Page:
"Very Large Size" 109.55 Oz. Kellogg & Humbert Gold Ingot....
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Kellogg & Humbert, Recovered
From the S.S. Central America
When the S.S. Central America went down in 1857, her loss shook the financial world and contributed to the Panic of 1857. When her treasure was brought back to the light, the world of numismatics faced its own upheaval: the 1857-S double eagle suddenly became the most available Type One double eagle in Mint State, and the ingots of the S.S. Central America were unlike anything collectors and scholars had ever seen. For the past decade, collectors have grappled with a transformed and tantalizing world, where territorial gold ingots can be found outside the great museum collections, and with the price of gold recently reaching record highs, interest in these hefty and historic items has intensified.
At just shy of 110 ounces, this lot is a "very large size" ingot by the standards of Q. David Bowers, as found in his great work on the shipwreck and the events leading to it, A California Gold Rush History. An excellent starter summary of the characteristics of this ingot comes from the same source:
"Serial number: 946. Kellogg & Humbert. Ounces: 109.55. Mold K&H-04. Fineness: 895. Value (1857): $2,026.81. Very large size ingot. Inscriptions on face, $ sign high and leans right. Vertically oriented. Reverse stamped with repetition of serial number, but in different font."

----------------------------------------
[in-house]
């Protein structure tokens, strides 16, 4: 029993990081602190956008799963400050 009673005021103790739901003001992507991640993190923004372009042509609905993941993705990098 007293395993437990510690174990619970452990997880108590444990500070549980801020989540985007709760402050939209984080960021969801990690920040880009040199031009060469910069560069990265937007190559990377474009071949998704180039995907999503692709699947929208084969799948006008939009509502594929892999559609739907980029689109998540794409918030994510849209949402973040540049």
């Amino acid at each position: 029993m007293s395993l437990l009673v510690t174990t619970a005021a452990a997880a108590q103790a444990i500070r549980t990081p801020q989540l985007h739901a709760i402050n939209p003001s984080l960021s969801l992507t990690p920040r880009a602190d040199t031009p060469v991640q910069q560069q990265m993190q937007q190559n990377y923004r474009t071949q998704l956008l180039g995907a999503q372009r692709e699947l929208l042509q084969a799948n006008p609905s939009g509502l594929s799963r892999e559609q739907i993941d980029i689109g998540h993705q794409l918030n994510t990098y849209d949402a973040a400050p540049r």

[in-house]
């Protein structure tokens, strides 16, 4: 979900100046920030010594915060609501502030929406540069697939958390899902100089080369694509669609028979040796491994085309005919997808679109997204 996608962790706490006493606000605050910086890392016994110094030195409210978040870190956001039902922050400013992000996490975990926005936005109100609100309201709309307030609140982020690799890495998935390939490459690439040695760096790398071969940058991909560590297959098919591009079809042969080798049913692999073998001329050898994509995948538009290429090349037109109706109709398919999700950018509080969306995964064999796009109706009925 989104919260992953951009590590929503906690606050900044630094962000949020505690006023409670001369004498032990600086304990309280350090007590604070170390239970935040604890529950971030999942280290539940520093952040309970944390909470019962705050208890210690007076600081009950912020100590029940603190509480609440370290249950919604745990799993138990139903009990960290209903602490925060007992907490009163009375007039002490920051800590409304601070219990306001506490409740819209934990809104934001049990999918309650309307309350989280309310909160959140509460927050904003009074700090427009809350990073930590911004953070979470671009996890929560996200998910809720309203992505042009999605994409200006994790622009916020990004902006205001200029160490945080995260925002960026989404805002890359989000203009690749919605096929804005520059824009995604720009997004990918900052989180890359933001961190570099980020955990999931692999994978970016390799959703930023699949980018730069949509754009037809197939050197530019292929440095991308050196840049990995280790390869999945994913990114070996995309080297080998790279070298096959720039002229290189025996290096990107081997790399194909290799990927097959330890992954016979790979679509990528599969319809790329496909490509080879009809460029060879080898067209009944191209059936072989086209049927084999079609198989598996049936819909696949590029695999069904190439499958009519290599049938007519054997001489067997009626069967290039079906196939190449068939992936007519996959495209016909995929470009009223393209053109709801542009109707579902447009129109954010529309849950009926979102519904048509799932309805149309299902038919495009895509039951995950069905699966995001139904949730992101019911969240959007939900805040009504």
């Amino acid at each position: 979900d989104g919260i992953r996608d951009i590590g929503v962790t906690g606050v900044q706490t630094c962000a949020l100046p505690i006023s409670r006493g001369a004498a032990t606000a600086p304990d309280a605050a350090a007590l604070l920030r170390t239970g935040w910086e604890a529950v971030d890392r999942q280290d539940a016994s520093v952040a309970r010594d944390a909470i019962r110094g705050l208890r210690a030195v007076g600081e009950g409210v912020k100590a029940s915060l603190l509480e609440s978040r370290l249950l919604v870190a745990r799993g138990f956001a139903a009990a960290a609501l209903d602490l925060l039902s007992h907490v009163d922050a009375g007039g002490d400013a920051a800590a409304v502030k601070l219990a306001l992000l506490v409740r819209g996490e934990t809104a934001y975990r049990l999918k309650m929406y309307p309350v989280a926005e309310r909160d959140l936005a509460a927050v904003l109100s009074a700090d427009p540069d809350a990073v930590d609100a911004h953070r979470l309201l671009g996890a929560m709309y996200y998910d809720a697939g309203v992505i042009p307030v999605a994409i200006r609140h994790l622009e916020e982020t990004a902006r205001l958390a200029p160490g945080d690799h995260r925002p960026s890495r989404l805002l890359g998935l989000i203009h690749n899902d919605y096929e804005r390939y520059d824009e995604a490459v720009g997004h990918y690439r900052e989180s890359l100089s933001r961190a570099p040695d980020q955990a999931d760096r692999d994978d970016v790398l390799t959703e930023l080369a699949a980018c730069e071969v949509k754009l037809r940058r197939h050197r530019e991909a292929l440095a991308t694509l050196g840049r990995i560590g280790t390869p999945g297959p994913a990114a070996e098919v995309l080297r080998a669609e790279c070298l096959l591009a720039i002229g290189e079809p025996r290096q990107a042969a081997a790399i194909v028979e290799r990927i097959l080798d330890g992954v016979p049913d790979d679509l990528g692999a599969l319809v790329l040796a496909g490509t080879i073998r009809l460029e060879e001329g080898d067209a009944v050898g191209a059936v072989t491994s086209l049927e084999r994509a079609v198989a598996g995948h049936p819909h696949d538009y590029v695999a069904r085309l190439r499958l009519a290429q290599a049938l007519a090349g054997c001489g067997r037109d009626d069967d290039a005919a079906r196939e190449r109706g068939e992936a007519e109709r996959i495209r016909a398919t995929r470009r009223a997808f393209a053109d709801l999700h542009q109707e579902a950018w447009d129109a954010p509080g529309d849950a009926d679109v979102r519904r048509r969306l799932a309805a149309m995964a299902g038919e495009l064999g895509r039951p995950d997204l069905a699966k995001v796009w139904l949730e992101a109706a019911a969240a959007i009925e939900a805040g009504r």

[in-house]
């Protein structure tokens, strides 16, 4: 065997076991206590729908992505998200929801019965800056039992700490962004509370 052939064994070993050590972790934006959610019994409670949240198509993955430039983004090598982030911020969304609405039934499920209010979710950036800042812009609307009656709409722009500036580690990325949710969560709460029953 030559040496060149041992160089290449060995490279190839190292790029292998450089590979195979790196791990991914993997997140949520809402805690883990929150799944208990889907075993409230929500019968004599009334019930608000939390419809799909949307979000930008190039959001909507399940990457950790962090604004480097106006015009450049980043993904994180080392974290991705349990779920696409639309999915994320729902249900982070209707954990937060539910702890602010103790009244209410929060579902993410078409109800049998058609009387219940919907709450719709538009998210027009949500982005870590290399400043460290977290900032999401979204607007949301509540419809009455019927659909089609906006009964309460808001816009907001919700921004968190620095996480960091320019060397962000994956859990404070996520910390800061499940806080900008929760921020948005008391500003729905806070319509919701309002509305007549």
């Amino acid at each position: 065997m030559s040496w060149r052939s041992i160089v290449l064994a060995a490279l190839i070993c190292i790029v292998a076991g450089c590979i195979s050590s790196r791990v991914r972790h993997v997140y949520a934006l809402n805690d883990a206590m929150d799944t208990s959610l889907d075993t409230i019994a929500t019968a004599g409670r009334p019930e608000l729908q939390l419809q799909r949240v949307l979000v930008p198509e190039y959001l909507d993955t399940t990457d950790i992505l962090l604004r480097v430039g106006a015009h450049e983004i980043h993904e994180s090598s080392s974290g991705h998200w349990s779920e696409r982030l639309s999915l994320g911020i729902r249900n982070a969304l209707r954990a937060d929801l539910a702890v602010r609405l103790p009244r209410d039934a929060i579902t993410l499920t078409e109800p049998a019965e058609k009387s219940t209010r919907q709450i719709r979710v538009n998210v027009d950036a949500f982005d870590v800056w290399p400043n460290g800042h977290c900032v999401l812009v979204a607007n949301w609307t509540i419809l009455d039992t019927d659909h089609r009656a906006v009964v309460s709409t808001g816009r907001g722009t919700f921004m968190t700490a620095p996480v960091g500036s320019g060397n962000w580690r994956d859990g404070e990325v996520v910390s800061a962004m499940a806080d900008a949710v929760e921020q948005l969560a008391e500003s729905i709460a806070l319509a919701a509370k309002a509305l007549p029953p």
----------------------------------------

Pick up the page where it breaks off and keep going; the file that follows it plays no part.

Several points warrant additional commentary. The broad "face" and its opposite, which shows a sizable hollow from the casting process, are the only two sides to show any stamps. The main face reads, from top to bottom, NO [line below O to indicate abbreviation] 946 / [imprint of KELLOGG & HUMBERT ASSAYERS on four lines within rectangular punch, incomplete at lower left] / 109.55 OZ [line below Z, reason as before] / 895 FINE / $2026.81. On the opposing face are the simple numerals 946, in a different font as noted by Bowers, right-side-up in the space above the casting hollow.
The qualities of the surfaces themselves also deserve certain notes. All sides are primarily bright, light yellow-gold with only one small area of encrustation noted to the left of 895 FINE on the main face. On all sides but the bottom face are a number of small pits left by air bubbles trapped during casting, as well as the scattered marks that must be expected from the ingot's tumble to the bottom of the ocean, not to mention the effort of returning it to the open air.
The bar has two corner cuts, one at the lower right of the main face and the other diagonally opposite along the back face. The back face shows considerably more texture than the rest of the ingot, not only at the casting hollow but beyond it as well. This lot comes with a decorative wood carrying case with rope handles, metal hasp, and a metal padlock with two keys. A decoration on the lid reads KELLOGG & HUMBERT / ASSAYERS / No. 108 MONTGOMERY STREET / SAN FRANCISCO.
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